Big things are happening at the University of St. Thomas, and this upcoming year should prove to be an exciting one.

At the academic convocation at Schulze Hall Auditorium on Tuesday, President Julie Sullivan described the 2019-20 academic year as one of completion, celebration and transition. “We are celebrating the milestone of achieving the vision of the St. Thomas 2020 strategic plan and are looking forward to St. Thomas 2025 and beyond,” she said.

In her speech, Sullivan noted accomplishments and outlined updates on the university’s strategic priorities:

  1. Educating for the future
  2. Flexible pathways
  3. Enhanced visibility and profile
  4. Global connections
  5. Embracing differences as one human family
  6. Catholic-inspired community engagement
  7. Integrated and expanded health and wellness programs
  8. Integrated planning

Educating for the future: Sullivan highlighted the new undergraduate curriculum, which will be implemented with the incoming first-year class for the 2020-21 academic year. “We have accomplished many, many things, and our faculty have developed many programs that meet the needs of the workplace,” Sullivan said.

She also shared the latest updates regarding the STEAM complex, which involves visioning and designing a building bringing arts and design to STEM, and math and engineering to the arts.

Flexible pathways: Sullivan described the enhanced transfer pathways the university offers, proudly highlighting that the university graduated the first class of Dougherty Family College, and that the university’s four-year graduation rate of 69% is the highest ever. “We want to ensure that we’re a transfer-friendly school,” she said.

Sullivan also talked about Continuing and Professional Education (CAPE) – an expanded online education initiative under the direction of Vice President for Information Technology Services and Chief Information Officer Ed Clark – that will focus on workplace skills for alumni and the broader community.

Enhanced visibility and profile: “We want to ensure that there’s a deeper, broader impact of our mission,” Sullivan said. She noted that the university raised its academic profile and is focusing on expanding the geographic diversity of students. Currently, 80% of first-year students are from Minnesota. “We want students from Minnesota, but we need more students from other places as well,” she said.

A noteworthy aspect of enhanced visibility for the university involves the search for a new athletics conference. St. Thomas can compete in the Minnesota Intercollegiate Athletic Conference (MIAC) for up to two more years; an athletics advisory committee is weighing options for moving forward. “At the forefront of [the committee] deliberations is our commitment to culture and values, and our commitment to providing an outstanding student-athlete experience,” Sullivan said.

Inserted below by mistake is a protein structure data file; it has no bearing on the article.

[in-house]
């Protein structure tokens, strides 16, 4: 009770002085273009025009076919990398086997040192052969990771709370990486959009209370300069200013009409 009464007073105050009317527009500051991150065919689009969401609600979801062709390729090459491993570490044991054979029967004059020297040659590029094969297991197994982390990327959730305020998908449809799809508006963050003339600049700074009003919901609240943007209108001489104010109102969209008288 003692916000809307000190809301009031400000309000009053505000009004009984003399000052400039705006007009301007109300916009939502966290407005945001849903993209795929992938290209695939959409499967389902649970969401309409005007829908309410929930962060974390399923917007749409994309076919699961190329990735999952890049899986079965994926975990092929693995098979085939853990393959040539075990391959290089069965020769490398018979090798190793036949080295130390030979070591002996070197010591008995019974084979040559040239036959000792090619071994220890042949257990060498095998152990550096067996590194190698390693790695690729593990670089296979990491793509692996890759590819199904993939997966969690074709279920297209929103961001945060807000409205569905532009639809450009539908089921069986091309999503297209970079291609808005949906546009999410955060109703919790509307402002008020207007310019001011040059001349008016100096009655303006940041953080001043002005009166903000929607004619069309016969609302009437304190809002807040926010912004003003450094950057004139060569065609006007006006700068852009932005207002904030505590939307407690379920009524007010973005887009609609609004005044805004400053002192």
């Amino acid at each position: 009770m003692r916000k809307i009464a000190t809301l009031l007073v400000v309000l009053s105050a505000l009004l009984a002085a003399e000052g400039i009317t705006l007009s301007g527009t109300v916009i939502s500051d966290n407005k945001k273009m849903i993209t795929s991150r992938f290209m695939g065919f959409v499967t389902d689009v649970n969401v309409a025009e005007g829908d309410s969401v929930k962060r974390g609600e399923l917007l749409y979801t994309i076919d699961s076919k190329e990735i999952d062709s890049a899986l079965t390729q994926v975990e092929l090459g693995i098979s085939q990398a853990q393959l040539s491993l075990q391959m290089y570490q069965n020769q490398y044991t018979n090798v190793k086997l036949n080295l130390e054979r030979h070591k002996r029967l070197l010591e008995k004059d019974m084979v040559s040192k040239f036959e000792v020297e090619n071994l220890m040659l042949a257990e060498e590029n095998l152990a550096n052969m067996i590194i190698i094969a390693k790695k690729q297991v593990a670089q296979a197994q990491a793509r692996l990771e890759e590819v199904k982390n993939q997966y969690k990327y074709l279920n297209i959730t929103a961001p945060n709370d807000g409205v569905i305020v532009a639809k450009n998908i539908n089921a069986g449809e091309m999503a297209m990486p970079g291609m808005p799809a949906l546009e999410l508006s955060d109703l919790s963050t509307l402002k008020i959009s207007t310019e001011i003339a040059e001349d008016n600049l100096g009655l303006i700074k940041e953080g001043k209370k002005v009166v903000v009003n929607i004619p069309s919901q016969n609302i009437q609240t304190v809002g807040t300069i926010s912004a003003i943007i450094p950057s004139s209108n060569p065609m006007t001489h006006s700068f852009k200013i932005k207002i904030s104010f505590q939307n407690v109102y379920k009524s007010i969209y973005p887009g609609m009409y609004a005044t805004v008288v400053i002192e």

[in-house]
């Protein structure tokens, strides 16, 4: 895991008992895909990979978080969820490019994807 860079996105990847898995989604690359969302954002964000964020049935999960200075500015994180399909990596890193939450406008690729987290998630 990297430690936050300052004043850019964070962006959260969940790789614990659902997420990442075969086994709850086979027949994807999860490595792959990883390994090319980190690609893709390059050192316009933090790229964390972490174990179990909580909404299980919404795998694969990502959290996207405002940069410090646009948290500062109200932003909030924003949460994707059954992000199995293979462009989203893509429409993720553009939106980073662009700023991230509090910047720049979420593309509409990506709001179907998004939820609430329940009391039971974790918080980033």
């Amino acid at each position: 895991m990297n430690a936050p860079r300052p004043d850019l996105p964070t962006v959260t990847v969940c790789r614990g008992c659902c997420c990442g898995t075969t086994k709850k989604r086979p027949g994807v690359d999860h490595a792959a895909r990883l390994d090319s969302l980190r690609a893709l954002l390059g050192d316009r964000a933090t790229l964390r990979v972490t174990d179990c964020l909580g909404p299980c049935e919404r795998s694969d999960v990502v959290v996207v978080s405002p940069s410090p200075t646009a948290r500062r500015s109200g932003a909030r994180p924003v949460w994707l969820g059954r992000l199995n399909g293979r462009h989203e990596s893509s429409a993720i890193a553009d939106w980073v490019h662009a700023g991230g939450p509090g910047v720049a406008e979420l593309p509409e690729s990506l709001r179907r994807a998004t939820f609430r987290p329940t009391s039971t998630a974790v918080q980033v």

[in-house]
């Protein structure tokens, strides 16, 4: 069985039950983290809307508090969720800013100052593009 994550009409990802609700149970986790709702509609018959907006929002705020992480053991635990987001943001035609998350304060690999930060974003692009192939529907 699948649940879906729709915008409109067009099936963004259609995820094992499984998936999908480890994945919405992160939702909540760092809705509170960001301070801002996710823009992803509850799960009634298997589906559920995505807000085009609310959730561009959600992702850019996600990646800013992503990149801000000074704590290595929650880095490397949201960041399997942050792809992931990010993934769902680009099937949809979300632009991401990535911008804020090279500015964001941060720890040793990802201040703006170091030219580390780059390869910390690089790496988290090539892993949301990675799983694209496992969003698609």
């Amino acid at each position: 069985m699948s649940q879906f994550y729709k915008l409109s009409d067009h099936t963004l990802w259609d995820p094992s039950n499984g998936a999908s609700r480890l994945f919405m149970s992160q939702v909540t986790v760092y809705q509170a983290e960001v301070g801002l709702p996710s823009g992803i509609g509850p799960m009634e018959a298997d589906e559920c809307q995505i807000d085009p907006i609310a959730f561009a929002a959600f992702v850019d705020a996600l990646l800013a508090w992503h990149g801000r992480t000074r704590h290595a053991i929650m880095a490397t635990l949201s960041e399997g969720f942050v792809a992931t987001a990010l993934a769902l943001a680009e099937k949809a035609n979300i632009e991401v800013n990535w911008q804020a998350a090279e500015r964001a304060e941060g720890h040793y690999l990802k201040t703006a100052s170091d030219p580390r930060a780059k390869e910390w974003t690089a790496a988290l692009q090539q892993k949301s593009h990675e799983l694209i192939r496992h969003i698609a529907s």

Global connections: The university has achieved many accomplishments in this area, with total international enrollment growing since 2014, the number of international faculty and staff doubling, and 40 faculty-led study abroad courses offered last year. “Our focus will be to maintain study abroad participation in the face of competition for students’ time in J-Term and summer, and to develop new opportunities for semester-long study,” Sullivan said.

Embracing differences as one human family: “We’ve become more diverse, and we have to continue to become more inclusive,” Sullivan said. She pointed to initiatives in progress under Associate Vice President of Inclusive Excellence Kha Yang, including an external audit of how the university’s policies and practices compare to external benchmarks, and the development and implementation of strategic diversity, equity and inclusion plans.

Catholic-inspired community engagement: “Our philosophy is that we explore the beauty of all faiths,” Sullivan said. “The Chapel of St. Thomas Aquinas have never looked so beautiful,” Sullivan said. “The beauty of that chapel has reemerged.”

She also highlighted the upcoming Ashoka U Exchange St. Thomas will be hosting next spring, when more than 600 attendees will be participating in a conference with the theme “Changemaking for the Common Good.”

Sullivan also noted the continued integration of the university’s mission, including the implementation of the university’s first sustainability strategic plan, as highlights.

Integrated and expanded health and wellness programs: In this area, the future includes the launch of an integrated College of Health, building the foundation for a School of Nursing, and pursuing separate accreditation for the St. Thomas School of Social Work.

Integrated planning: “During the course of this year, emerging from the deep holes of our north campus will be two new residence halls,” Sullivan said. She also highlighted the two-year residency requirement, which goes into effect in fall 2021.

Looking back, looking forward

“By the end of this academic year, we will have achieved our St. Thomas 2020 strategic priorities, likely to a much greater degree than anyone imagined,” Sullivan said. “We have far exceeded our expectations in what we have done together.”

In looking toward the next milestone, St. Thomas 2025, Sullivan said she thinks about Archbishop John Ireland, who was described as bold, entrepreneurial, courageous, visionary and independent. She said the university will stay true to mission of advancing the common good while capitalizing on its strengths.

“We will tackle the grand challenges of our day and be at the table with the strongest partners to advance the common good,” she said.

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